Thus, when skill management protocols are developed and implemented successfully, employee skillsets are expanded via training to not only more fully match their current job requirements but also to match the skill requirements of other job's within the company.  When an employee's skillset matches their job's skill requirements, it’s a “win-win” situation benefiting both the employee and the organization.  Employees are happier because they have the skills to perform their job, and the organization becomes more efficient and productive which helps the bottom line.

Other benefits of implementing skills management processes are:

1. Enhanced execution of business strategy by developing skills that support business objectives.
2. Improved competitiveness by producing superior products and services because of a better trained workforce.
3. Reduced costs by identifying true training needs that eliminates wasteful spending on unnecessary training.
4. Maximized workforce ROI by more efficiently aligning employee skills with job skill requirements. 
5. Mitigated operational risks and costs by identifying & eliminating skill gaps to reduce risk of non-compliance.
6. Increased employee retention and job satisfaction by improving employee development and utilization.

A computer system is not a requirement for this successful management of skills, however it will help, especially for organizations larger than a few employees.  Some Learning Management Systems (LMSs) are skill-centric, which means they manage training through skills, other LMSs are not skill-centric and manage training only.  If in the market for an LMS, evaluate the benefits of a true skill-centric LMS and strongly consider the advantages versus a non-skill-centric LMS.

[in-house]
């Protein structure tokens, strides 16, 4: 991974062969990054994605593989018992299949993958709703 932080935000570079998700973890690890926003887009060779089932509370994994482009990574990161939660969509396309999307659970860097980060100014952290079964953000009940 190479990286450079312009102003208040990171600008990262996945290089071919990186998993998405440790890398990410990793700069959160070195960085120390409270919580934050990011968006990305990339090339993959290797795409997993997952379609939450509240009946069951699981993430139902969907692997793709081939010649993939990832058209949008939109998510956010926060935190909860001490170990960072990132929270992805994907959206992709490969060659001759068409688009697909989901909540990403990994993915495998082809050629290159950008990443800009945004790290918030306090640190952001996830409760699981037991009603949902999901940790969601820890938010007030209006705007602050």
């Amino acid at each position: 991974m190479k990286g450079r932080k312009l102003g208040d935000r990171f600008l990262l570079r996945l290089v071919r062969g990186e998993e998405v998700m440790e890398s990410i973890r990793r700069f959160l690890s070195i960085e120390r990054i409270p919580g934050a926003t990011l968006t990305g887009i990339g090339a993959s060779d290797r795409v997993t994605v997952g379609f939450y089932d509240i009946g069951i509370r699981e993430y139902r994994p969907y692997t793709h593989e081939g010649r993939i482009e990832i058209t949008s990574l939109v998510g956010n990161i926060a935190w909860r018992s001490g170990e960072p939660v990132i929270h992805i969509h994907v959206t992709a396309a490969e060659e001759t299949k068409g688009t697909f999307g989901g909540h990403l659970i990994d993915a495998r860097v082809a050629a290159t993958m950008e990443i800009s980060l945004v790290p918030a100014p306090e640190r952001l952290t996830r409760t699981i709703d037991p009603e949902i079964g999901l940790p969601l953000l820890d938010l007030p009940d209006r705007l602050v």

What is Skills Management?

skills small

In several recent postings I’ve blogged (a lot) about skills and skill management.  So what IS skills management?  It being 2015 the first place I looked is Wikipedia (of course) and found this: Skills Management. Terrific, a Wiki about skills management! This means other people are interested in the subject as well.  The Wiki really does sum up many important elements of skills management:

  1. Definition: The practice of understanding, developing, and deploying people and their skills.
  2. Well-implemented skills management should identify the skills that job roles require, the skills of individual employees, and any gap between the two.
  3. Skills are usually defined in a skills matrix consisting of a list of skills, a grading system, and what it means to be at a particular level for a skill.
  4. To be useful, skills management must be an ongoing process where skills are regularly assessed.
  5. Benefits

    1. Employees

      1. The ability to review the list of skills they require, the skills they have obtained, and ultimately their skill gaps.
      2. A development plan may be provided to bridge skill gaps over a period of time.
      3. Employees gain from improved identification and understanding of their own strengths and weaknesses, from being able to set personal goals, and to understand the value they bring to the organization, which in turn can boost morale.
    2. Managers